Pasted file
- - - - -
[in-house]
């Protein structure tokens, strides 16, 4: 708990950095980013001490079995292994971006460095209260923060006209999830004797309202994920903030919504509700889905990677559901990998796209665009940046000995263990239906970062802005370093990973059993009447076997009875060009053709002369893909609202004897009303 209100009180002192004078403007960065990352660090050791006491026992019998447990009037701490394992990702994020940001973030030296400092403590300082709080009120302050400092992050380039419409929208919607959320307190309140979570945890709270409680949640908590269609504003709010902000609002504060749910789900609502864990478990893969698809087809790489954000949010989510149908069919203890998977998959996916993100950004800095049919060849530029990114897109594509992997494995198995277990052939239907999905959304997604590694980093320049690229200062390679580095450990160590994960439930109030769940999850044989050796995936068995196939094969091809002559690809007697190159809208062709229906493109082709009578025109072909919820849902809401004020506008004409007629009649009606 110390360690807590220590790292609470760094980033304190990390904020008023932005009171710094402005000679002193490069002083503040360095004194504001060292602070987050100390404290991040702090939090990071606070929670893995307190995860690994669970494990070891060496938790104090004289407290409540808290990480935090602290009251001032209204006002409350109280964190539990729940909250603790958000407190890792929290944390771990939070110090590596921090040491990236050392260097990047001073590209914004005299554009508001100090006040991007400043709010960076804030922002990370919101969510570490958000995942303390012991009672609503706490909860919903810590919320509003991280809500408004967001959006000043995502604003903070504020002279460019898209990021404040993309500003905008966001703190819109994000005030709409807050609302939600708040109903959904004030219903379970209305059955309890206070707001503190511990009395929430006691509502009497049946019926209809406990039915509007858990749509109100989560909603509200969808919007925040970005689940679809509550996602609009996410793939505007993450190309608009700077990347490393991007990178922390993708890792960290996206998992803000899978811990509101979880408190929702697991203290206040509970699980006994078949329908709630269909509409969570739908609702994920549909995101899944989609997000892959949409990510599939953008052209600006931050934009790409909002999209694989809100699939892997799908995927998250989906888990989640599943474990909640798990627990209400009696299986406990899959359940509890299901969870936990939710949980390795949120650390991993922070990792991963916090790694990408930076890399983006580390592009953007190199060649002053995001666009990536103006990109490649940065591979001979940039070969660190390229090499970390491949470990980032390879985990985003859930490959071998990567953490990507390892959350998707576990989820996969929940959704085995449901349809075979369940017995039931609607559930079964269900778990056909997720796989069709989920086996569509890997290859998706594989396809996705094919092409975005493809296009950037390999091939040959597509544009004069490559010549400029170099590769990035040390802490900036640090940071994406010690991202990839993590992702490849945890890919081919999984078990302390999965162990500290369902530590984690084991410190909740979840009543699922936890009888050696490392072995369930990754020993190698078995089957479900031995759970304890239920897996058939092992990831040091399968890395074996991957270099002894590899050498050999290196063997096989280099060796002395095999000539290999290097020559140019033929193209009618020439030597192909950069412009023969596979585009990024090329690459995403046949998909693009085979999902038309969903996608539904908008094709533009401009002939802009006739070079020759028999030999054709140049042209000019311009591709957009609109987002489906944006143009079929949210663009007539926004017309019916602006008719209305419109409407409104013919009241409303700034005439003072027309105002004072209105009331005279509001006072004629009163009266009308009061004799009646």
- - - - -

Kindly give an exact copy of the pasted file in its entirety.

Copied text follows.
[in-house]
């Protein structure tokens, strides 16, 4: 708990950095980013001490079995292994971006460095209260923060006209999830004797309202994920903030919504509700889905990677559901990998796209665009940046000995263990239906970062802005370093990973059993009447076997009875060009053709002369893909609202004897009303 209100009180002192004078403007960065990352660090050791006491026992019998447990009037701490394992990702994020940001973030030296400092403590300082709080009120302050400092992050380039419409929208919607959320307190309140979570945890709270409680949640908590269609504003709010902000609002504060749910789900609502864990478990893969698809087809790489954000949010989510149908069919203890998977998959996916993100950004800095049919060849530029990114897109594509992997494995198995277990052939239907999905959304997604590694980093320049690229200062390679580095450990160590994960439930109030769940999850044989050796995936068995196939094969091809002559690809007697190159809208062709229906493109082709009578025109072909919820849902809401004020506008004409007629009649009606 110390360690807590220590790292609470760094980033304190990390904020008023932005009171710094402005000679002193490069002083503040360095004194504001060292602070987050100390404290991040702090939090990071606070929670893995307190995860690994669970494990070891060496938790104090004289407290409540808290990480935090602290009251001032209204006002409350109280964190539990729940909250603790958000407190890792929290944390771990939070110090590596921090040491990236050392260097990047001073590209914004005299554009508001100090006040991007400043709010960076804030922002990370919101969510570490958000995942303390012991009672609503706490909860919903810590919320509003991280809500408004967001959006000043995502604003903070504020002279460019898209990021404040993309500003905008966001703190819109994000005030709409807050609302939600708040109903959904004030219903379970209305059955309890206070707001503190511990009395929430006691509502009497049946019926209809406990039915509007858990749509109100989560909603509200969808919007925040970005689940679809509550996602609009996410793939505007993450190309608009700077990347490393991007990178922390993708890792960290996206998992803000899978811990509101979880408190929702697991203290206040509970699980006994078949329908709630269909509409969570739908609702994920549909995101899944989609997000892959949409990510599939953008052209600006931050934009790409909002999209694989809100699939892997799908995927998250989906888990989640599943474990909640798990627990209400009696299986406990899959359940509890299901969870936990939710949980390795949120650390991993922070990792991963916090790694990408930076890399983006580390592009953007190199060649002053995001666009990536103006990109490649940065591979001979940039070969660190390229090499970390491949470990980032390879985990985003859930490959071998990567953490990507390892959350998707576990989820996969929940959704085995449901349809075979369940017995039931609607559930079964269900778990056909997720796989069709989920086996569509890997290859998706594989396809996705094919092409975005493809296009950037390999091939040959597509544009004069490559010549400029170099590769990035040390802490900036640090940071994406010690991202990839993590992702490849945890890919081919999984078990302390999965162990500290369902530590984690084991410190909740979840009543699922936890009888050696490392072995369930990754020993190698078995089957479900031995759970304890239920897996058939092992990831040091399968890395074996991957270099002894590899050498050999290196063997096989280099060796002395095999000539290999290097020559140019033929193209009618020439030597192909950069412009023969596979585009990024090329690459995403046949998909693009085979999902038309969903996608539904908008094709533009401009002939802009006739070079020759028999030999054709140049042209000019311009591709957009609109987002489906944006143009079929949210663009007539926004017309019916602006008719209305419109409407409104013919009241409303700034005439003072027309105002004072209105009331005279509001006072004629009163009266009308009061004799009646």